On the edge of a cliff

I’ve added an extra level of complication – and fun! – to my life by signing up for the Cliffhangers workshop taught by Dean Wesley Smith. This is the third class I’ve taken from Dean, and the first one I’ve taken online; he just started offering online workshops this year.

I’ve read lots of good cliffhangers, but finding the really great ones when you’re trying to look for examples to study is surprisingly difficult. One tried and true way to end a chapter or story section is to have your character become unconscious. They can faint, get hit over the head, be anesthetized…but just go try to find a scene like this in a book right now! It’s funny how hard it is to find examples of something you’ve seen done a zillion times.

Perseverance helps, and I’ve been learning more about how to write good cliffhangers by re-reading the ends of chapters – as well as the beginnings of chapters, because it’s important to start the next chapter in a way that supports, and often even enhances, the power of the cliffhanger.

To complement the class, I’ve been browsing through my writing books to see what other people have to say on the subject. I found this in Writing the Breakout Novel by Donald Maass:

“Cliff-hangers are a tried and true, if clumsy, way to propel a reader from scene to scene or chapter to chapter.”

Maass is indeed correct that many, many books utilize cliffhangers in a simple way, and he points out that even when “clunky” they are still useful. Who doesn’t feel the tension when you have to put a book down not knowing if the hero will be able to escape from what is clearly imminent death? But there is a lot more you can do than leave your readers on pins and needles. You can reach into their hearts and squeeze.

This is done masterfully in Phillip Pullman’s The Golden Compass. In the world the protagonist Lyra lives in, every human being has a ‘daemon’ which is essentially his or her soul in an animal form. One chapter ends with Lyra’s discovery of a young boy whose daemon has been severed from him; once severed a daemon can never be reattached. It’s a horrifying thing for Lyra to find, and it’s horrifying to the reader as well – partly because the reader feels Lyra’s pain, and partly because the concept of having one’s soul removed is so abhorrent. This cliffhanger is incredibly powerful is because it affects the reader on a deep emotional level.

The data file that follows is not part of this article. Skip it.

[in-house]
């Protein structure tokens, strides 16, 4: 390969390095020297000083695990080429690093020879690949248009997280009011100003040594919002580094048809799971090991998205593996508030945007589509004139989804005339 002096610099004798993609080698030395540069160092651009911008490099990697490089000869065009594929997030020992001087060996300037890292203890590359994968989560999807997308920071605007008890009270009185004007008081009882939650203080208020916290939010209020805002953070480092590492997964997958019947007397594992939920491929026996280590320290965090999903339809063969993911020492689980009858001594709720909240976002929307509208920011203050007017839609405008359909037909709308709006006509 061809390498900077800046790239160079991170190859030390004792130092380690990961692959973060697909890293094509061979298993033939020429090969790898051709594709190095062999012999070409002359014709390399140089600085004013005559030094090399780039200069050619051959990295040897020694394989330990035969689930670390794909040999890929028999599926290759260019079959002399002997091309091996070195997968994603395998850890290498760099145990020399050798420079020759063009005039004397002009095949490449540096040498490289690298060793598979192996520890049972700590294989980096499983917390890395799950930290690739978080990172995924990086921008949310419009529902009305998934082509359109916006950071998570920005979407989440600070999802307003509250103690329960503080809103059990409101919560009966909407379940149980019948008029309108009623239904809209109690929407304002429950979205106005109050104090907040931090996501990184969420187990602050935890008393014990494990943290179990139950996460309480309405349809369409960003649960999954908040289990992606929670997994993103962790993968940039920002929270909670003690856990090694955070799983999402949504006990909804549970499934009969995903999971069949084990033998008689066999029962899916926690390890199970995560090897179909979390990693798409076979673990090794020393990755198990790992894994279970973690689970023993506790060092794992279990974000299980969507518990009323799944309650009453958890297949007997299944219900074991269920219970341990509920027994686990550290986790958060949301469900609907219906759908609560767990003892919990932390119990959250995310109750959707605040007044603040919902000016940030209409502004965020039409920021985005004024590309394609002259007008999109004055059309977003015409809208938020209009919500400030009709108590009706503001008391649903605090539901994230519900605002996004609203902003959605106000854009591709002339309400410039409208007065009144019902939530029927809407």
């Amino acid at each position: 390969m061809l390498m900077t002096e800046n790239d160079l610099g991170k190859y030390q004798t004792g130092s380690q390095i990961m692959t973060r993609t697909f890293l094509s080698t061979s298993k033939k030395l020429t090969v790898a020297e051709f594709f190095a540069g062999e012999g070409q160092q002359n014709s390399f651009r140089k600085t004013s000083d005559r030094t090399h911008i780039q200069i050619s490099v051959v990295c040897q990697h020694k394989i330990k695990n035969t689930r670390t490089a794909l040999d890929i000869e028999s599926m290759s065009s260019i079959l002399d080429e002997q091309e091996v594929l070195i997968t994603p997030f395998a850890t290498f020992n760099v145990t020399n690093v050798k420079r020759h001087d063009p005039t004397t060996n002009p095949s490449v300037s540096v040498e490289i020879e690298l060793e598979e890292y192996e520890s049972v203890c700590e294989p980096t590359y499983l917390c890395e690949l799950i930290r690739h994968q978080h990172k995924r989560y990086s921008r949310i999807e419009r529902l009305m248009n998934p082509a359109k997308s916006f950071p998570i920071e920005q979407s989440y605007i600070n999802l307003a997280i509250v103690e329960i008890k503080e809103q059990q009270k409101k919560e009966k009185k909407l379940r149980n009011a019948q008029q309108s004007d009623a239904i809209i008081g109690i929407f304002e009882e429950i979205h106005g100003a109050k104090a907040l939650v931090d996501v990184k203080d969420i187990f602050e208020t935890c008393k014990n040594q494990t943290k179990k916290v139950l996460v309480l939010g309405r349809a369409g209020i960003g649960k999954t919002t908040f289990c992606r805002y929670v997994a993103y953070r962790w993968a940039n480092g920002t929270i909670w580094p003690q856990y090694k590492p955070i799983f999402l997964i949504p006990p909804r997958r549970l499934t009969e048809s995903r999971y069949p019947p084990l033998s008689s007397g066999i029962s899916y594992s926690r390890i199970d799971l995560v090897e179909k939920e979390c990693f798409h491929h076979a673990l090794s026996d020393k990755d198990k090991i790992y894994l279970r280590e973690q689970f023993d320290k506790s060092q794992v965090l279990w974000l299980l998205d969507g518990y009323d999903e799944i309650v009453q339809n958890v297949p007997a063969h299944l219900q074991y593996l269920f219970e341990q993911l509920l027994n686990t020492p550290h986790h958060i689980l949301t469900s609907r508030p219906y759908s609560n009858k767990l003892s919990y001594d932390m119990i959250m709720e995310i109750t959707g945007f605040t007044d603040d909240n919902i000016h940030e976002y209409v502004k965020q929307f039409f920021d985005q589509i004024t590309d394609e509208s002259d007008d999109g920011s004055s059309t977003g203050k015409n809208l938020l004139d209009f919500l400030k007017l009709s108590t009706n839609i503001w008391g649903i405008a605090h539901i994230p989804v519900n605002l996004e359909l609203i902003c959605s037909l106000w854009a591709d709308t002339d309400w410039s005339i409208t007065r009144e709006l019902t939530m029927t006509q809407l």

Our standard way of looking at cliffhangers matches this excerpt from the Wikipedia entry on cliffhangers:

“A cliffhanger or cliffhanger ending is a plot device in fiction which features a main character in a precarious or difficult dilemma, or confronted with a shocking revelation at the end of an episode of serialized fiction. A cliffhanger is hoped to ensure the audience will return to see how the characters resolve the dilemma.”

That’s how I looked at cliffhangers before Dean’s class, but my viewpoint has changed. I now look at them instead as: what will make the reader feel compelled to turn the page? Whatever form your cliffhanger takes – whether there’s danger, or a secret is revealed, or you merely provide a subtle hint about something that might happen later – it should keep your readers up at night because they can’t put your book down. That’s what really matters, and that’s why I’m studying cliffhangers.

And since I’m on the topic of cliffs, here’s a photo I took while hanging off of one years ago:

Under the book cover

Designing a book cover is a lot of work.

Fortunately for me, Andrew is doing all of the hard stuff. I can look at an image and point out things I like or dislike, but coming up with the content in the first place is excruciatingly difficult for me.

Last weekend hammered this point home, as if I needed more clarification. Andrew had put together three possible cover designs, all incorporating a house in some way. I love this concept because Emma, the protagonist, is trapped in the house she was murdered in, and therefore the house is a major presence in the story. Out of the three designs, one jumped out immediately. The next step was for me to review potential images and fonts and provide Andrew with feedback so that he could make the cover fit the story even more.